Staff Editorial: An act of great courage

Professors in the GW Law School recently voted by secret ballot to join the Forum for Academic and Institutional Rights, an alliance primarily composed of law schools from across the country. This coalition contends that the Solomon Amendment – a law revoking federal funding from universities that do not allow military recruitment on campus – is unconstitutional. The final decision on whether the law school will officially join this coalition is left up to Dean Michael Young.

At issue is not whether GW should keep a military presence on campus, but that the military’s “don’t ask, don’t tell” policy effectively forces the University to contradict its anti-discrimination policy, which prohibits discrimination based on sexual orientation in any area of recognized student life. Universities cannot realistically challenge this discriminatory policy carried out on campus by ROTC groups because they risk losing millions of dollars in funding, under the terms of the Solomon Amendment, if they interfere with military recruiting.

While GW’s hands are tied in this matter, it is possible for an individual school within the University to oppose this action without GW being held accountable. Dean Young should validate the decision to allow the law school to join this coalition and stand up for gay rights. While the “don’t ask, don’t tell” policy was conceived in good faith, it has spiraled into yet another institutional form of homophobia. It is absurd that gay individuals can serve openly in every department of the United States government except the armed forces. The government’s policy of extorting universities by threatening to withdraw federal funding is morally reprehensible and directly counteracts academic freedom.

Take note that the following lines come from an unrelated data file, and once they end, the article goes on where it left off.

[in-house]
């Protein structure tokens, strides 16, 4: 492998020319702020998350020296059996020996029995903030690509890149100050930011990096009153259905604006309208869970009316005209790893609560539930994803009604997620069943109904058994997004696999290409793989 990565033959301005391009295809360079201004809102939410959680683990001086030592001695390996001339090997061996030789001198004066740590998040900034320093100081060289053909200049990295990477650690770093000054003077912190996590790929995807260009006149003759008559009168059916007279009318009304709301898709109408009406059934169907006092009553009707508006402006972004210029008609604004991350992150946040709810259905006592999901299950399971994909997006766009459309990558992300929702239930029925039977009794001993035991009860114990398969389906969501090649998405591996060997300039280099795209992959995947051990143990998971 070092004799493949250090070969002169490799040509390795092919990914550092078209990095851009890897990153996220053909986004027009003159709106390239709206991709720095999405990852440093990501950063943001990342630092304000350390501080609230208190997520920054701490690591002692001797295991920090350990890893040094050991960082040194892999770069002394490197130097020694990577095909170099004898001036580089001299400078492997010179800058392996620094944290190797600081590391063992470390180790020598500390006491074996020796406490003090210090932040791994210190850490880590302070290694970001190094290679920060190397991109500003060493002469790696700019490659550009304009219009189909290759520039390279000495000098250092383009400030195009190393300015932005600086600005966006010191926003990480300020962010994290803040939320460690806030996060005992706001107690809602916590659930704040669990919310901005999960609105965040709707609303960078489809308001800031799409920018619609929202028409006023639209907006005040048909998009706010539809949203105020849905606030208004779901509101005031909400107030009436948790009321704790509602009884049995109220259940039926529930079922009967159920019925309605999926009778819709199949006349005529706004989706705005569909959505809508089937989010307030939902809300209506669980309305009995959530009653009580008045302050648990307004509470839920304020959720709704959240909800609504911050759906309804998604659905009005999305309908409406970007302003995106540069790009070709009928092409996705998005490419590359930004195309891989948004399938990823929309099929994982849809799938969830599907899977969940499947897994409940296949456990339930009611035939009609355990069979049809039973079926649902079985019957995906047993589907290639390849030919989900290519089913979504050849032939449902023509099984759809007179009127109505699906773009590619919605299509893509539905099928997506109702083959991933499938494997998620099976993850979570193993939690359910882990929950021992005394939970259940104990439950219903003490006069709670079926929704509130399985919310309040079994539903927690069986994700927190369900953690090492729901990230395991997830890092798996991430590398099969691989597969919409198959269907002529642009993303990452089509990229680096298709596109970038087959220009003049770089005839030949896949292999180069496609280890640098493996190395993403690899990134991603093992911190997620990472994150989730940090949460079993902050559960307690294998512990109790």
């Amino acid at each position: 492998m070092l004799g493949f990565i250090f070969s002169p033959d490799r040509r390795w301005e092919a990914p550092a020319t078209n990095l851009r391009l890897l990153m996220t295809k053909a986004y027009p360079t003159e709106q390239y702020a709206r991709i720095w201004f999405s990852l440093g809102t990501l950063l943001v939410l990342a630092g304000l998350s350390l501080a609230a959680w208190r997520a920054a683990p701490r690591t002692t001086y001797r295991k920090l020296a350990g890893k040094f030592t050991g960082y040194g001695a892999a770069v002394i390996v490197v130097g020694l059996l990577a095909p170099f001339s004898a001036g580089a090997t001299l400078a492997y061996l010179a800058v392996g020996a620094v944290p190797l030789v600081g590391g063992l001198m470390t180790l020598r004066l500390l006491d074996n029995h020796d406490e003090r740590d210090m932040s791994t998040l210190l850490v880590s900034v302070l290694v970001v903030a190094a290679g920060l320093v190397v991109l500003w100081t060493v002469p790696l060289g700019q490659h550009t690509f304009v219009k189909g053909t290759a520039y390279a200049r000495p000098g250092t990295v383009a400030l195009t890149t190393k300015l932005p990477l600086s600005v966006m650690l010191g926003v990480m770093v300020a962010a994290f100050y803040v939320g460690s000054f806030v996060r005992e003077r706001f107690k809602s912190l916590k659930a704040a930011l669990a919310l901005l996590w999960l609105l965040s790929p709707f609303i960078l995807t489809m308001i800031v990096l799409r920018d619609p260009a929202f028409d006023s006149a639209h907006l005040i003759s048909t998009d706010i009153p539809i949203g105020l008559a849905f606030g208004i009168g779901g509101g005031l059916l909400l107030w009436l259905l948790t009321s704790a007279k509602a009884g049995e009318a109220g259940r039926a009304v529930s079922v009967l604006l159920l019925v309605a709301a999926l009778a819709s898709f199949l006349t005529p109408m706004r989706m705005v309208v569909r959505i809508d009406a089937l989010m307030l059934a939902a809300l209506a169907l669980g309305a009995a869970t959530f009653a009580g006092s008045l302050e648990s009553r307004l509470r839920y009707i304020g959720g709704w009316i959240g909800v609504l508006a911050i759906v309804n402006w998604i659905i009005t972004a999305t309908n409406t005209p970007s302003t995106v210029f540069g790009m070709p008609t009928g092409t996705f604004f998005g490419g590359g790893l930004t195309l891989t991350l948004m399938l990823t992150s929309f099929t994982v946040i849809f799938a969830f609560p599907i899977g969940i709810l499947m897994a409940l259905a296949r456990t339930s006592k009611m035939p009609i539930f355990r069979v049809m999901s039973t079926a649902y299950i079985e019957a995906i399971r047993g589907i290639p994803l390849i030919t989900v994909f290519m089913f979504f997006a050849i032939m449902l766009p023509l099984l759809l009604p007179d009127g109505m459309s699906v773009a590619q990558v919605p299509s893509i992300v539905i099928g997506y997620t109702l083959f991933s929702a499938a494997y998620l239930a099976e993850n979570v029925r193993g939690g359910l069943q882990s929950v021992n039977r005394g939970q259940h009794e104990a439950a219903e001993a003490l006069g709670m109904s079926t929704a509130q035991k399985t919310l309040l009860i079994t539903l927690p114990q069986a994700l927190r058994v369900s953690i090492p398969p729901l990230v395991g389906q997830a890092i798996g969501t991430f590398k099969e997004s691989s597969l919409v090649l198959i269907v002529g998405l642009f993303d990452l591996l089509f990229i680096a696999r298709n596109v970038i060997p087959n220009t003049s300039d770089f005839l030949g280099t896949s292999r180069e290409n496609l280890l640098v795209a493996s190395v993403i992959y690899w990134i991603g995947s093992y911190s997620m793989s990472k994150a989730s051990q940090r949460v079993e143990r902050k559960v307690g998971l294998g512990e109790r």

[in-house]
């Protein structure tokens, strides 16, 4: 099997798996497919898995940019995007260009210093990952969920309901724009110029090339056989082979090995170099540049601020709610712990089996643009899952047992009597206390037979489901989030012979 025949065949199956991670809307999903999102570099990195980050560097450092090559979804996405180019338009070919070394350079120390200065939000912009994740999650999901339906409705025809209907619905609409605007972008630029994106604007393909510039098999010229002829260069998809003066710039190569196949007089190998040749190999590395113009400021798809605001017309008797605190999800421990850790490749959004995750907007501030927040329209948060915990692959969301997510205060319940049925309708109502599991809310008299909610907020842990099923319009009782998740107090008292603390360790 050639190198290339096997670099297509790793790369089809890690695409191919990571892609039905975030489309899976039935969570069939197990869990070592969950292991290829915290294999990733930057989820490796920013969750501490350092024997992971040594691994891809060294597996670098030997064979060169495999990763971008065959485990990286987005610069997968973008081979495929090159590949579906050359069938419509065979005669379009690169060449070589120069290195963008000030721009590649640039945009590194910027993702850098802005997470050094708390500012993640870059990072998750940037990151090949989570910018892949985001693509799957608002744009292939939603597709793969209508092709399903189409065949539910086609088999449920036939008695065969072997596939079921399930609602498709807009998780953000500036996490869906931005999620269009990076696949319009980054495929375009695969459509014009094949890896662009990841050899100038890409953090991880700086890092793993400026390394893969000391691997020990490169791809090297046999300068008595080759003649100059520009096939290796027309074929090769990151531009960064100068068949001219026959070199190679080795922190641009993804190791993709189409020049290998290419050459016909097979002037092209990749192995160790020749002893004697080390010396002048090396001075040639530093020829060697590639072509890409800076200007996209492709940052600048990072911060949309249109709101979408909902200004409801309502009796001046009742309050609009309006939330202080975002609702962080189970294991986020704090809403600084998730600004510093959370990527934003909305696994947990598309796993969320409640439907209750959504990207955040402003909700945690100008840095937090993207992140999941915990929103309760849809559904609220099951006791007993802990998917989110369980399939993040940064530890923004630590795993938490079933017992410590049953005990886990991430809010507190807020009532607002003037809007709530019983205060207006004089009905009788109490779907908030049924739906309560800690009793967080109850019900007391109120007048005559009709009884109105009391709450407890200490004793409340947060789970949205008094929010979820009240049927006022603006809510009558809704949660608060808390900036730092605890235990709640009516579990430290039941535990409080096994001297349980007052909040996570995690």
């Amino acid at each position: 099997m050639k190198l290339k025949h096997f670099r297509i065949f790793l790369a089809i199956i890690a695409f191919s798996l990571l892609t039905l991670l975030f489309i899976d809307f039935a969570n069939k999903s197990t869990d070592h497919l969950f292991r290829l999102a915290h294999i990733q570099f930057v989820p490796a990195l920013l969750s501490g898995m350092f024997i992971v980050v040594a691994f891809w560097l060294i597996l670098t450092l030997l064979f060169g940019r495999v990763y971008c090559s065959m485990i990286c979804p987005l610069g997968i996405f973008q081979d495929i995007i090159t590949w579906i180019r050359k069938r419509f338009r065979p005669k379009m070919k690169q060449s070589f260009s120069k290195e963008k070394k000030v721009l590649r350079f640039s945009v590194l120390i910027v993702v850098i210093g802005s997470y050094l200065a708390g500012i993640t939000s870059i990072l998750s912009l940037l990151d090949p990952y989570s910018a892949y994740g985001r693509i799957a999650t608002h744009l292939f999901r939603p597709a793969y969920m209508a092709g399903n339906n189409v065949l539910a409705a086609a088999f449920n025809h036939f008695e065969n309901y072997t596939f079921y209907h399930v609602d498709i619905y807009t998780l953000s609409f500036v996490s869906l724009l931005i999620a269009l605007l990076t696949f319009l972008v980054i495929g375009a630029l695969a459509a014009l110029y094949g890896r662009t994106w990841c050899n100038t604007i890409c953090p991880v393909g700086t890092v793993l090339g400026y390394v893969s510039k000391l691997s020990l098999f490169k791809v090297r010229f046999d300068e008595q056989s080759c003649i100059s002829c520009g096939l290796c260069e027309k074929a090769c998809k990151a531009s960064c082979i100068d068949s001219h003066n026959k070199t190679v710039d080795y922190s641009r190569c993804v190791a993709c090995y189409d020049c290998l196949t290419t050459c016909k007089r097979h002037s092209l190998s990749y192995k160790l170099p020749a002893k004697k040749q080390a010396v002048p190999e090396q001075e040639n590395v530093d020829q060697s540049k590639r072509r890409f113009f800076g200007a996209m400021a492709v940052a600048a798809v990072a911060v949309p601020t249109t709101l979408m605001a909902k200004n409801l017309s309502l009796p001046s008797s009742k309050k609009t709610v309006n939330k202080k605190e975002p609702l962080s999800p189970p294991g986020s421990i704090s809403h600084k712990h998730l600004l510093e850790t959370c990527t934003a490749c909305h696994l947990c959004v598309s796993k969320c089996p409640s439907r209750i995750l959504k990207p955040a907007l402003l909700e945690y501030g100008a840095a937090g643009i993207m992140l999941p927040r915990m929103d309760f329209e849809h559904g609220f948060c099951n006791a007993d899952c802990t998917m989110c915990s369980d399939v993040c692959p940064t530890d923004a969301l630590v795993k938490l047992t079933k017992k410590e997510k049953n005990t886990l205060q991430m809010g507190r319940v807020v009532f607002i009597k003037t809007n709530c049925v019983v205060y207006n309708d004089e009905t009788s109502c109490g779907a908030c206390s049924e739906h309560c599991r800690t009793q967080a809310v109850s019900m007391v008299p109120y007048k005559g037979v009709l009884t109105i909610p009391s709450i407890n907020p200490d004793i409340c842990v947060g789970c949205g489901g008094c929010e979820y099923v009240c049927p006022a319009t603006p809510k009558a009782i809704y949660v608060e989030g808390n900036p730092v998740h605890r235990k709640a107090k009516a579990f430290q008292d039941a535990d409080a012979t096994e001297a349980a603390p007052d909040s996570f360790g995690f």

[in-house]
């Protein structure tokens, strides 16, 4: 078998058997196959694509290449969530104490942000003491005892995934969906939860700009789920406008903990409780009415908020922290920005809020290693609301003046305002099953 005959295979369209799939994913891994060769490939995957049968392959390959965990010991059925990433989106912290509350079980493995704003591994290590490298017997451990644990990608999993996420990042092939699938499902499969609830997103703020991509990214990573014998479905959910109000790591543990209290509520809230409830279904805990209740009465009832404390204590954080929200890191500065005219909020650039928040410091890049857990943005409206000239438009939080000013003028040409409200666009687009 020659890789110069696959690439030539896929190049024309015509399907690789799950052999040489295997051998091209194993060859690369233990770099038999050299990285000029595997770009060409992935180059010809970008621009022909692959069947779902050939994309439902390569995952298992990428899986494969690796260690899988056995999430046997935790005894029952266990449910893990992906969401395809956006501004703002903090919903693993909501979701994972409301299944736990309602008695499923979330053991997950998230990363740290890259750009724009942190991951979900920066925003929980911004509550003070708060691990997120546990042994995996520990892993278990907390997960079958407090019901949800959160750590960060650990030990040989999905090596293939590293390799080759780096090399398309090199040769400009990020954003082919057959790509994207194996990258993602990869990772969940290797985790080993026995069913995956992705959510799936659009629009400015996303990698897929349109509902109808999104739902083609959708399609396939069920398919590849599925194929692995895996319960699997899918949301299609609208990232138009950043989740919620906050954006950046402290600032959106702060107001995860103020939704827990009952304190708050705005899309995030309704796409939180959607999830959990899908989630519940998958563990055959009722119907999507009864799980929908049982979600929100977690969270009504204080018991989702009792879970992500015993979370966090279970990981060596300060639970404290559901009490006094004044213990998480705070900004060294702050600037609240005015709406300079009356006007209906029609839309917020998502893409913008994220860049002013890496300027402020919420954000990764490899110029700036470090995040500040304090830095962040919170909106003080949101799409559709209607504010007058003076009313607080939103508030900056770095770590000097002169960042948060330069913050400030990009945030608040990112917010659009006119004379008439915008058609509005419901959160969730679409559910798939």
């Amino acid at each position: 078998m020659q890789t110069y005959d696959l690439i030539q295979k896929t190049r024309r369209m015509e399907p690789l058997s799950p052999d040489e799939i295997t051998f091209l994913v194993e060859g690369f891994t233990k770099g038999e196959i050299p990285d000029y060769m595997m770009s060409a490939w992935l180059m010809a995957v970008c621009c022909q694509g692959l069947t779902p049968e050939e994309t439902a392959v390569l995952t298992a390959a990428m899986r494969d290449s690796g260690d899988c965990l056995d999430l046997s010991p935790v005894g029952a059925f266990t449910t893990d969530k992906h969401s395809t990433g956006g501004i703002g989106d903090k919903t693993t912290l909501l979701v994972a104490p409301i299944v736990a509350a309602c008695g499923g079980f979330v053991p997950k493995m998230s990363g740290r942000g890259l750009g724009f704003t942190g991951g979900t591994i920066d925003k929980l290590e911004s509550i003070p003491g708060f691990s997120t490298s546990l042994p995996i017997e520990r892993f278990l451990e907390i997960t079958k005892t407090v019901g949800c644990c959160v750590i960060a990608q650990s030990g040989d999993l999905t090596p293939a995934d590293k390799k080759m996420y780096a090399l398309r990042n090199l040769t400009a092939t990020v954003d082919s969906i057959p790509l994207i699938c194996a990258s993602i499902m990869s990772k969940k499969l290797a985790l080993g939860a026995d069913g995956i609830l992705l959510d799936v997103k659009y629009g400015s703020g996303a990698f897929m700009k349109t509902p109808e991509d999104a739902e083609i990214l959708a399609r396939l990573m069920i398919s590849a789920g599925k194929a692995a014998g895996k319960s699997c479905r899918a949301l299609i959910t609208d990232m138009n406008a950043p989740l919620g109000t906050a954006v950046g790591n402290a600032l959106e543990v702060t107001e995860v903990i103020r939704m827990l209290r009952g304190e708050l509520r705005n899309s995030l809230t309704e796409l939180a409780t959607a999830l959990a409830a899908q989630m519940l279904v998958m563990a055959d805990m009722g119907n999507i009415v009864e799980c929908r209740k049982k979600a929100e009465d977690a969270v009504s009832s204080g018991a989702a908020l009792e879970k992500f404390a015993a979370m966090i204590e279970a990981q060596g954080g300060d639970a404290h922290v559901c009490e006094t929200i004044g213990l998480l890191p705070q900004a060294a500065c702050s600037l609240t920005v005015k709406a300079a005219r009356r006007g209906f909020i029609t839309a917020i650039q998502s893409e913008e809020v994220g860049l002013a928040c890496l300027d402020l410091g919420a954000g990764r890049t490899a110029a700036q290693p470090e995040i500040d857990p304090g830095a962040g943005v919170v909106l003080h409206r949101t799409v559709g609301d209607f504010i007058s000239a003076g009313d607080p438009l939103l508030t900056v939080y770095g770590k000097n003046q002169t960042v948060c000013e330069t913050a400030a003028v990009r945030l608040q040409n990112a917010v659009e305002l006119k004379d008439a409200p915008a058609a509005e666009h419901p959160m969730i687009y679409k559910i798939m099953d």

GW’s law school faculty should be commended for this act of courage. While 20 schools are members of the coalition, only four other law schools are publicly declaring their support. It is imperative that the Solomon Amendment, which is discriminatory and violates academic freedom, be overturned.

The Hatchet has disabled comments on our website. Learn more.